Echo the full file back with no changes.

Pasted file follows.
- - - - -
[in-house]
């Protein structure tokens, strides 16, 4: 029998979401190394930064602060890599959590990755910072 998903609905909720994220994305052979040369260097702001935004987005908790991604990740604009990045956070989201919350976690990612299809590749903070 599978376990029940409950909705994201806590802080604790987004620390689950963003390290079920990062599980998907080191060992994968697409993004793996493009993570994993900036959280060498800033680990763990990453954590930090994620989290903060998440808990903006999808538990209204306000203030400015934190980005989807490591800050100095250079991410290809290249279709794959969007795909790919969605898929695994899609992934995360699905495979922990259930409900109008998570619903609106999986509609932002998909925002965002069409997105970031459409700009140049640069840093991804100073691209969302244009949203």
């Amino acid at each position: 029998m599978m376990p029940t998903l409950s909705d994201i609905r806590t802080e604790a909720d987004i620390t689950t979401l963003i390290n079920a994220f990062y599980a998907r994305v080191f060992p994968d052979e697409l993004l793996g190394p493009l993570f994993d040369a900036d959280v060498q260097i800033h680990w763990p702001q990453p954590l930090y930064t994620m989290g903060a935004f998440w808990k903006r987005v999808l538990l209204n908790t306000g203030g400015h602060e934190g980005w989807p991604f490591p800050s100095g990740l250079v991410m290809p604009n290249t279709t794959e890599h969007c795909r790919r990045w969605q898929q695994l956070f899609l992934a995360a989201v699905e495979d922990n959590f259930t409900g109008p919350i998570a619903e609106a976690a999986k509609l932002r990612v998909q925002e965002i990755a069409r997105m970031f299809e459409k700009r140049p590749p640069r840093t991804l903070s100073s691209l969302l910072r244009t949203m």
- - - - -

[in-house]
């Protein structure tokens, strides 16, 4: 029998979401190394930064602060890599959590990755910072 998903609905909720994220994305052979040369260097702001935004987005908790991604990740604009990045956070989201919350976690990612299809590749903070 599978376990029940409950909705994201806590802080604790987004620390689950963003390290079920990062599980998907080191060992994968697409993004793996493009993570994993900036959280060498800033680990763990990453954590930090994620989290903060998440808990903006999808538990209204306000203030400015934190980005989807490591800050100095250079991410290809290249279709794959969007795909790919969605898929695994899609992934995360699905495979922990259930409900109008998570619903609106999986509609932002998909925002965002069409997105970031459409700009140049640069840093991804100073691209969302244009949203």
């Amino acid at each position: 029998m599978m376990p029940t998903l409950s909705d994201i609905r806590t802080e604790a909720d987004i620390t689950t979401l963003i390290n079920a994220f990062y599980a998907r994305v080191f060992p994968d052979e697409l993004l793996g190394p493009l993570f994993d040369a900036d959280v060498q260097i800033h680990w763990p702001q990453p954590l930090y930064t994620m989290g903060a935004f998440w808990k903006r987005v999808l538990l209204n908790t306000g203030g400015h602060e934190g980005w989807p991604f490591p800050s100095g990740l250079v991410m290809p604009n290249t279709t794959e890599h969007c795909r790919r990045w969605q898929q695994l956070f899609l992934a995360a989201v699905e495979d922990n959590f259930t409900g109008p919350i998570a619903e609106a976690a999986k509609l932002r990612v998909q925002e965002i990755a069409r997105m970031f299809e459409k700009r140049p590749p640069r840093t991804l903070s100073s691209l969302l910072r244009t949203m």